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Archive for September, 2012

Demolition man

September 28th, 2012 35 comments

Fresh from announcing that Queensland is on the brink of bankruptcy, and sacking 14 000 (“non-frontline”) public servants Premier Campbell Newman has announced plans to demolish the Executive Building (where he and his Ministers have their headquarters) and Public Works Building, to replace them with spanking new ones. Apparently, the front line is in George Street.

The proposal is wrapped up in such a way as to make it impossible to determine true cost. It will be run as a PPP, a bunch of heritage assets will be sold, doubtless in a way that reduces their protection and increases their market value, and a casino license will be thrown into the mix. But, it’s blatantly obvious that if you tear down a building and put up a new one with exactly the same purpose, you are taking on additional debt, whatever the accounts can be made to say.

This kind of shonky deal is precisely what Commissions of Audit are supposed to investigate. And fortunately, we have one, due to report early next year. I’m confident that Peter Costello, Doug McTaggart and Sandra Harding, backed up by a strong secretariat will be able to unravel this deal and show how much harder it will make the task of reducing state debt.

And of course, if there’s anything really dodgy going on, we have the Crime and Misconduct Commission. At least, we do for now.

I did an interview on all this with the Queensland 730 program, which may go to air this evening.

Categories: Oz Politics Tags:

The Golden Age

September 27th, 2012 33 comments

Since long before I started blogging, I’ve been planning a big article on the prospects for Utopia, starting off from Keynes’ essay Economic Possibilities for our Grandchildren. While I procrastinated, lots of others had the same idea, most recently Robert and Edward Skidelsky. But, with encouragement from Ed Lake at Aeon Magazine, I went ahead anyway and the article has just appeared.

This is also a good time to announce that our long-promised book event on Erik Olin Wright’s Envisioning Real Utopias is going ahead, with a target publication date of March 2013.

Categories: Life in General Tags:

47 per cent true (crosspost from CT)

September 27th, 2012 10 comments

As Chris Bertram says in comments here, Romney’s main hope of getting away with his claim that 47 per cent of the US population are non-taxpaying moochers is the expectation that very few people will actually regard themselves as part of that 47 per cent. The same calculation is made by those who have pushed this talking point for years such as well-known plagiarist Ben Domenech and general lowlife Erick Erickson. It’s unsurprising that they should think this. After all, they’ve been making this claim, in one form or another for years, going back to the WSJ’s attack on “lucky duckies” in 2002. The claim has been refuted time and again with the points that most of the 47 per cent are workers subject to payroll tax, or retired people, but this refutation hasn’t reached the Fox News audience, many of whom don’t realise they are the moochers being attacked here.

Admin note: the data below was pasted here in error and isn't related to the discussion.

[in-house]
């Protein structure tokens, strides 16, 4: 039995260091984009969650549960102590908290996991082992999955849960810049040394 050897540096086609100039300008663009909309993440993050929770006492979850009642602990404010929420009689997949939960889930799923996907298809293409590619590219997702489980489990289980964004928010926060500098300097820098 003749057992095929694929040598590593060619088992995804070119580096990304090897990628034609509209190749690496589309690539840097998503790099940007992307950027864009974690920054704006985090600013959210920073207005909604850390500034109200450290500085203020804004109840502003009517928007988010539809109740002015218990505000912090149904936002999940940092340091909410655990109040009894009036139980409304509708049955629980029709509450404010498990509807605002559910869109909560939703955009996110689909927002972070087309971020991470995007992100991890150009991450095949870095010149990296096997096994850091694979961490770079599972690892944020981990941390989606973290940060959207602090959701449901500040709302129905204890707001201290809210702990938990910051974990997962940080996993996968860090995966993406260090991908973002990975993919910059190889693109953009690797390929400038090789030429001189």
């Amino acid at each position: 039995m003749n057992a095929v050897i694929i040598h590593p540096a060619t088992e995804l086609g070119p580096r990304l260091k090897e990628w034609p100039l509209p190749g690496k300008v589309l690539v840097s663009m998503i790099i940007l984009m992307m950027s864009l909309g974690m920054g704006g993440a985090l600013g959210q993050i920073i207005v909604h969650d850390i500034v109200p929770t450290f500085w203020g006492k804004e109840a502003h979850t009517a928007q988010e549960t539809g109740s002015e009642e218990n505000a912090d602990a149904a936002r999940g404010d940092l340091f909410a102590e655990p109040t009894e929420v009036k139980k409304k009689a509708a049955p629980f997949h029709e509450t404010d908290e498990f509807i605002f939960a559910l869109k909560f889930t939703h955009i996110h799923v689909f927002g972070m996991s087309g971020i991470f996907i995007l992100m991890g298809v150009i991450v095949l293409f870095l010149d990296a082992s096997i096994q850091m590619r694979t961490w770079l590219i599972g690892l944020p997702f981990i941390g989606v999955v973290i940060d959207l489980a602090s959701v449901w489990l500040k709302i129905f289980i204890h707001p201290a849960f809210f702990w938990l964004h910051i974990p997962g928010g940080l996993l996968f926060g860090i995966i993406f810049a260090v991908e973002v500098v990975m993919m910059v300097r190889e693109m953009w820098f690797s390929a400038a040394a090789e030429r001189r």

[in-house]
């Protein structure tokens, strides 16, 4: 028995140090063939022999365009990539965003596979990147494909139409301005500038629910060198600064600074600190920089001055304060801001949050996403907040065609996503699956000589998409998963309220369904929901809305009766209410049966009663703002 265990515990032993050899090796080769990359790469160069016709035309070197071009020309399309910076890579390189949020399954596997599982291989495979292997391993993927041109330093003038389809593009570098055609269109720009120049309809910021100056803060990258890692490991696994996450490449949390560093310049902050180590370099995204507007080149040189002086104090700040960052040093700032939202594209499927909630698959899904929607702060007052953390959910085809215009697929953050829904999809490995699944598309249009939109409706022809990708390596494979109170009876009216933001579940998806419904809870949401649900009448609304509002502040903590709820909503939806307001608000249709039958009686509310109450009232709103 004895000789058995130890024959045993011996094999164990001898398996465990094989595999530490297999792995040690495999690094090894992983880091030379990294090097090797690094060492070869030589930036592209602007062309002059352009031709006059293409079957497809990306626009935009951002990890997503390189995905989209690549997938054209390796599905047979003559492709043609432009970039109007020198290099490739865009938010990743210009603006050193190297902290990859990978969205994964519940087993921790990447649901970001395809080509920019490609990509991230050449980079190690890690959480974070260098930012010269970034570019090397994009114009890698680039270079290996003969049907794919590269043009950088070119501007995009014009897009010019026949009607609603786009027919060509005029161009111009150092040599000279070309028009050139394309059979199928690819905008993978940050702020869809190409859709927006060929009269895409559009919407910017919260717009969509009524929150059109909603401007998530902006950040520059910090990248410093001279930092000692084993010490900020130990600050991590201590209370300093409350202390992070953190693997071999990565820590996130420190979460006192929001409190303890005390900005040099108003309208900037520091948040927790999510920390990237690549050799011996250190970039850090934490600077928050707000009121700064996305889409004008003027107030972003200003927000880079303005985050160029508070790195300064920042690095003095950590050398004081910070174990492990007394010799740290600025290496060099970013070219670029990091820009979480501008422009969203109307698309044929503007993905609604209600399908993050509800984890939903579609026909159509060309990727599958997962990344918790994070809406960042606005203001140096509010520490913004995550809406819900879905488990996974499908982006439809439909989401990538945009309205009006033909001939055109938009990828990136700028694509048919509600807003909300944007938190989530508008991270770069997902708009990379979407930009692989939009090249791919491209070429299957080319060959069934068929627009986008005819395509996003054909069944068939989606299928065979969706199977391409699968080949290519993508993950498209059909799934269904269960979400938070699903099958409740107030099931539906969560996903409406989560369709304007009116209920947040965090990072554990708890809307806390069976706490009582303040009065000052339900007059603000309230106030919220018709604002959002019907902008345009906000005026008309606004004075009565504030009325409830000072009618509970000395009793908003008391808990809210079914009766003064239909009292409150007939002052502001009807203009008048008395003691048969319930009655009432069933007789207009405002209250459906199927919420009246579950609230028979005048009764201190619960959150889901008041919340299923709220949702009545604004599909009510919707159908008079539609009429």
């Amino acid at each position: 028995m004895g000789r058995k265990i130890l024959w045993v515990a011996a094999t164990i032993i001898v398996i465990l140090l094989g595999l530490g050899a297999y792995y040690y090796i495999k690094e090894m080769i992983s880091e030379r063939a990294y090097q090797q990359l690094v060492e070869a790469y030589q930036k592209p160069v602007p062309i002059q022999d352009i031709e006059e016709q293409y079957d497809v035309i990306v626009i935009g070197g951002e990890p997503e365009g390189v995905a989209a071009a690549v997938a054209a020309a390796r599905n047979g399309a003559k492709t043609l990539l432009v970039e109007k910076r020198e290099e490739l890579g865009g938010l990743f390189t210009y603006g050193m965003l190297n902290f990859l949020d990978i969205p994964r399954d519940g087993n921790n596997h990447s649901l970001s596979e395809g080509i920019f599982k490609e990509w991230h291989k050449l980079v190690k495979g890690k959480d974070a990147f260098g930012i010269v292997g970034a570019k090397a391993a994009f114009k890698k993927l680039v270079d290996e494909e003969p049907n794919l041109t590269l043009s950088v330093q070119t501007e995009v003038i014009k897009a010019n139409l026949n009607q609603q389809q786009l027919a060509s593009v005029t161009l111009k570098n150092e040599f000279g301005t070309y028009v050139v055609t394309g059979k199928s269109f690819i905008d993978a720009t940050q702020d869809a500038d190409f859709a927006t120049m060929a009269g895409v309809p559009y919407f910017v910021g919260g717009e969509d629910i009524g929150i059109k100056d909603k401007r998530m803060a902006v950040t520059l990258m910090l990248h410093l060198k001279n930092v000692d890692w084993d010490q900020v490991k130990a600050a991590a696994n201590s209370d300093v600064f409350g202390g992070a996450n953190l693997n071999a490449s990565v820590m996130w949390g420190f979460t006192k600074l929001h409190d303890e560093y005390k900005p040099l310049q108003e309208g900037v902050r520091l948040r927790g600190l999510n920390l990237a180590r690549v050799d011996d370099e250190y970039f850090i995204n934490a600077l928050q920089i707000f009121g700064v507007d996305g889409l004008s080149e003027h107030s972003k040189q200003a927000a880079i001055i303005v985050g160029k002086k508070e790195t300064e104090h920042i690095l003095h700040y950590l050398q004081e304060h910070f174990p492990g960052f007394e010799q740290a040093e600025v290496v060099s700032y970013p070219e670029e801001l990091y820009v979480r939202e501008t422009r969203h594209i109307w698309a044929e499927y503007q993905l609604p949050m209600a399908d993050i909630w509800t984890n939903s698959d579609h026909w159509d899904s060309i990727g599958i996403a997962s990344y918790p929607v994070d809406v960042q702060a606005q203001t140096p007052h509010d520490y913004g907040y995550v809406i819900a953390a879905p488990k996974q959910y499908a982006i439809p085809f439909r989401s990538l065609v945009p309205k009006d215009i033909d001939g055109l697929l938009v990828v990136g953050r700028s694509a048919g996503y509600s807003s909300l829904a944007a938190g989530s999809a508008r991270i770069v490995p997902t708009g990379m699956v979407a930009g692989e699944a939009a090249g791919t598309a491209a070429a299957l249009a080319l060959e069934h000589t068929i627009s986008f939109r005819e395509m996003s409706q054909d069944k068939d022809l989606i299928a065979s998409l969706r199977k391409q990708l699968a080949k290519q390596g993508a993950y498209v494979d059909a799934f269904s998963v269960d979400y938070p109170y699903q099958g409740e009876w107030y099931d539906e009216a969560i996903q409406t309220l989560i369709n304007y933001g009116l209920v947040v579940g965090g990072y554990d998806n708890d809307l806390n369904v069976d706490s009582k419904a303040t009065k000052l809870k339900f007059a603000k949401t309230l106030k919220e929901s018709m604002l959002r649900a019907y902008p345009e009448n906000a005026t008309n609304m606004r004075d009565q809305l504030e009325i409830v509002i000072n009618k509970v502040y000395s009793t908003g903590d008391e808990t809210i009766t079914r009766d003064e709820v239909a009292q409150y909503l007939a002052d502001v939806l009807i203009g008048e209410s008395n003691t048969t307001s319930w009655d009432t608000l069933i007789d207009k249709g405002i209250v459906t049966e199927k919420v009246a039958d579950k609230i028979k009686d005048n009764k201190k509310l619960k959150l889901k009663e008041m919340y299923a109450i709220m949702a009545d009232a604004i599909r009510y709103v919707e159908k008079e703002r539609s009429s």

But I don’t think this will help Romney, and the reasons why reflect some important developments in relation to post-truth political discourse in the US.

Read more…

Categories: World Events Tags:

The white working class (crosspost from CT)

September 27th, 2012 2 comments

For quite a while now (pre-dating Obama, but more frequently since he was elected), I’ve been reading about the Democrats’ troubles with “the white working class”. In some ways, this is unsurprising. In every country with which I’m familiar, a substantial proportion of the working class votes for the more conservative/rightwing party. And, even compared to the most wishy-washy of social democratic and labor parties elsewhere, the Dems aren’t exactly fervent champions of the worker. Still, the Repubs are even worse, so it seemed surprising to read that they regard the white working class as their base. Other things I read (sorry can’t find links now) made things even more puzzling. On the one hand, in the US as elsewhere, higher incomes are correlated with voting for the conservative/rightwing party, which seems to cut against the thesis. On the other hand, I’ve read that the average income of the US working class is the same as that of the population as a whole, which goes against the whole idea of “working class” as I understand it.

All became clear(or, at least, clearer) when I discovered that US political discussion uses two very different (though correlated) concepts of “working class”. The first is the more or less standard one – people who depend on wage labor (normally in manual or low-status service occupations) for their income. The second, specific to the US, and standard in most political polling, is “people without a 4-year college degree”, a class which includes such horny-handed sons and daughters of toil as Bill Gates and Paris Hilton. More prosaically, it includes lots of small business owners, and (since college graduation rates were rising until relative recently), over-represents the old.